It is less than four months before the Minneapolis and St. Paul Sick and Safe Time Ordinances go into effect and employers need to be aware that these ordinances, although still set to go in place, are being challenged on two fronts, one at the legislature and one in the courts, and what that means for future compliance.
Legislative Challenge Attempts to Block Existing and Future Ordinances
Earlier this legislative session a House bill to preempt local employment law ordinances, such as the Minneapolis and St. Paul safe and sick leave ordinances, was introduced. The bill, known as the Uniform State Labor Standards Act (H.F. No. 600) recently passed vote in the House of Representatives and is set to go to the state Senate, where the Senate Companions companion measure, S.F. No. 580, is being considered.
However, Governor Dayton is expected to veto any such legislation that makes it to his desk. Therefore, in order to avoid what might be an inevitable veto, lawmakers are continuing to have discussions on combining this effort with other compromised measures to form a single bill. Such measures might include family leave benefits and an increased minimum wage.
Court Challenge Succeeds in Narrowing Minneapolis Ordinance
While the battle is raging at the legislature, a court challenge by the Minnesota Chamber of Commerce and a number of other businesses seeking a temporary injunction to prevent the Minneapolis Safe and Sick Time Ordinance from taking effect is making some progress.
In an order issued on January 19, 2017, Hennepin County District Judge Mel I. Dickstein denied an absolute injunction, stating that the city has authority to enact such an ordinance within its territorial jurisdiction, it did grant a temporary injunction preventing the Minneapolis Safe and Sick Time Ordinance from impacting employers that are not located within those limits, namely the City of Minneapolis. The court reasoned that applying the ordinance to “employees who travel to Minneapolis, for more than 80 hours in a calendar year, from as far away as China” would be an impermissible reach of the City’s authority. However, outside employers may still be impacted if there is a strong enough nexus between its employees and the City of Minneapolis. As expected, Judge Dickstein’s ruling is likely to be appealed and may eventually make its way to the Minnesota Supreme Court. The district court stated its intention to hold a final hearing in this case prior to the July 1, 2017, effective date of the ordinance.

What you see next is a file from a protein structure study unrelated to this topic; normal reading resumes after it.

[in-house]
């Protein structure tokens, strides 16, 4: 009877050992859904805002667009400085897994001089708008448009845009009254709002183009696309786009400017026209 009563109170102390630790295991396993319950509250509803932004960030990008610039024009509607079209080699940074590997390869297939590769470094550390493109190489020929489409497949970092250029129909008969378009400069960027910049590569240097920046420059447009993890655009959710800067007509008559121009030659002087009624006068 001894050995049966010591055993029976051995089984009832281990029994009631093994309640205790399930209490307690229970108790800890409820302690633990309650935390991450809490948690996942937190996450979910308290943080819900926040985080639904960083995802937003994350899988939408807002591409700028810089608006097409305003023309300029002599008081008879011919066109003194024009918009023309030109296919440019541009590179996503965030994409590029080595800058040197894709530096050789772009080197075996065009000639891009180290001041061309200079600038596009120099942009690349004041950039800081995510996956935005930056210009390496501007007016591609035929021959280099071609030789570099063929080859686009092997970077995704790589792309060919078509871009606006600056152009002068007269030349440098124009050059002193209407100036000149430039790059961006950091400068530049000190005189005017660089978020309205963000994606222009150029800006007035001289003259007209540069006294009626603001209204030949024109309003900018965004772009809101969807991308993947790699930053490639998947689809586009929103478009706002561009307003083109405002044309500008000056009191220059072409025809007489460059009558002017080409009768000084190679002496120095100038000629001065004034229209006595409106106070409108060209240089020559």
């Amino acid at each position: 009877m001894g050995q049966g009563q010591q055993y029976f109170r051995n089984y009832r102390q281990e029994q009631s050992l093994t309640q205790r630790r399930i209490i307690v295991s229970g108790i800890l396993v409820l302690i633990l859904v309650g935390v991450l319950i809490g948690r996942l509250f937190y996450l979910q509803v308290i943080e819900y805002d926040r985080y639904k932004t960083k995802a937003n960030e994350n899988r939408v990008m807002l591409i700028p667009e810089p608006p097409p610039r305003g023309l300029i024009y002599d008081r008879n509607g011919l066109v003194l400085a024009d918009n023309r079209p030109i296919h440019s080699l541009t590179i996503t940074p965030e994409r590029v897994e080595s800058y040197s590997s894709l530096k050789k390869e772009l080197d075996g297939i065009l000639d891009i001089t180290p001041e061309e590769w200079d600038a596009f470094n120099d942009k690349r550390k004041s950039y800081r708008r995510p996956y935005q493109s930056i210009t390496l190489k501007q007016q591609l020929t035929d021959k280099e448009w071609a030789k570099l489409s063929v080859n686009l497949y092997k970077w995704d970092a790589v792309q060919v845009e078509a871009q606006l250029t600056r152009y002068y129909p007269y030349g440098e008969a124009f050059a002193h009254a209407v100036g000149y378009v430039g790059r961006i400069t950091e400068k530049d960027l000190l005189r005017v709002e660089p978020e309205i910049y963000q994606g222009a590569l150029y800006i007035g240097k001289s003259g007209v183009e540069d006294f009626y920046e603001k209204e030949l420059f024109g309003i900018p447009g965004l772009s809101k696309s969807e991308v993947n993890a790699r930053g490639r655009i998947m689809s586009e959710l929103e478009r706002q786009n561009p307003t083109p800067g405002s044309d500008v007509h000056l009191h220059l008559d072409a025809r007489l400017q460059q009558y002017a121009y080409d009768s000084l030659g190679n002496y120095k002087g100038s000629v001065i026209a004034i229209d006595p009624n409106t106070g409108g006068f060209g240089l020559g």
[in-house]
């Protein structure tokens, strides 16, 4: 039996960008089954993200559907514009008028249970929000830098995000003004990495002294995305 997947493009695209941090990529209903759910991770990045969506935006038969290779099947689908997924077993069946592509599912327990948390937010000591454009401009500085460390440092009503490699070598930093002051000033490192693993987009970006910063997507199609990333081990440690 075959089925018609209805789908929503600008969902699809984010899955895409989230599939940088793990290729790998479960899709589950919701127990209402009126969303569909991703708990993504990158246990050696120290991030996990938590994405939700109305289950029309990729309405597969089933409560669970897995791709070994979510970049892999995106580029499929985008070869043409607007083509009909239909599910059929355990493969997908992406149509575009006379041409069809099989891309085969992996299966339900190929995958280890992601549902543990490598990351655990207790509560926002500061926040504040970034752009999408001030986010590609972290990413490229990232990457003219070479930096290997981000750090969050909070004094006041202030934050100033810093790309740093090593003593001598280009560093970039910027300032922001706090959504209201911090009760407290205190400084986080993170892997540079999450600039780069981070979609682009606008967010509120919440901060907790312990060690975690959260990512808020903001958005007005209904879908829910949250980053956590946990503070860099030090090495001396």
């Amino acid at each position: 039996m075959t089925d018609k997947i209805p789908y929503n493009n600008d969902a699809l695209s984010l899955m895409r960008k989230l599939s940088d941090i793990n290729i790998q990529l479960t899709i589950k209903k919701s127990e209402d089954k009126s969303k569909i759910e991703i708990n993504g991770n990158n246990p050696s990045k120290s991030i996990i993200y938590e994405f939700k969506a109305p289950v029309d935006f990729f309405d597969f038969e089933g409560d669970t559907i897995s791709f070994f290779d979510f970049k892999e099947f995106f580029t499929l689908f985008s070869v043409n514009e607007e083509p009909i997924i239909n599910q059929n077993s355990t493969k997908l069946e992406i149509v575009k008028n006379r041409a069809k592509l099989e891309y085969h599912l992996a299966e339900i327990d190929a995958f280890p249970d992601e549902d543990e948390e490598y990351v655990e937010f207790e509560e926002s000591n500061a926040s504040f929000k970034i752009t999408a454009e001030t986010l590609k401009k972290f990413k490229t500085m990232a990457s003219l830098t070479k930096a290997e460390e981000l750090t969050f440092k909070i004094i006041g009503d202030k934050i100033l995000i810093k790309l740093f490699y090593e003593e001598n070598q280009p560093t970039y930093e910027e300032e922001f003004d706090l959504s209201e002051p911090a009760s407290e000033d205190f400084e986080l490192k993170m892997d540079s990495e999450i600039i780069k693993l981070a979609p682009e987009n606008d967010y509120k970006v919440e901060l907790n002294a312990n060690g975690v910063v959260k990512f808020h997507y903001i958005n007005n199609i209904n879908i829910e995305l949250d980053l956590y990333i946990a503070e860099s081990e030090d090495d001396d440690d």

So What Does this Mean?
Regardless of the continuing challenges, employers in St. Paul and Minneapolis should prepare as if the ordinances will go into effect on July 1, 2017. Regarding Minneapolis, it means employers located outside the City, but that have employees that work within the City, should evaluate whether the ordinance will impact them. For those employers, having a plan in place now but waiting until late June to begin implementation might be prudent given the current state of affairs.
Also, employers should note that despite the pending legislation and the court challenges, Minneapolis and St. Paul are still expected to issue rules regarding their safe and sick leave ordinances on April 1, 2017.
If you have any questions or concerns regarding Minneapolis’ and St. Paul’s Safe and Sick Time Ordinances, or any other employment law questions, please contact Rinke Noonan employment attorney Chad A. Staul by email at firstname.lastname@example.org or by phone at (320) 251-6700.
© 2017 Rinke Noonan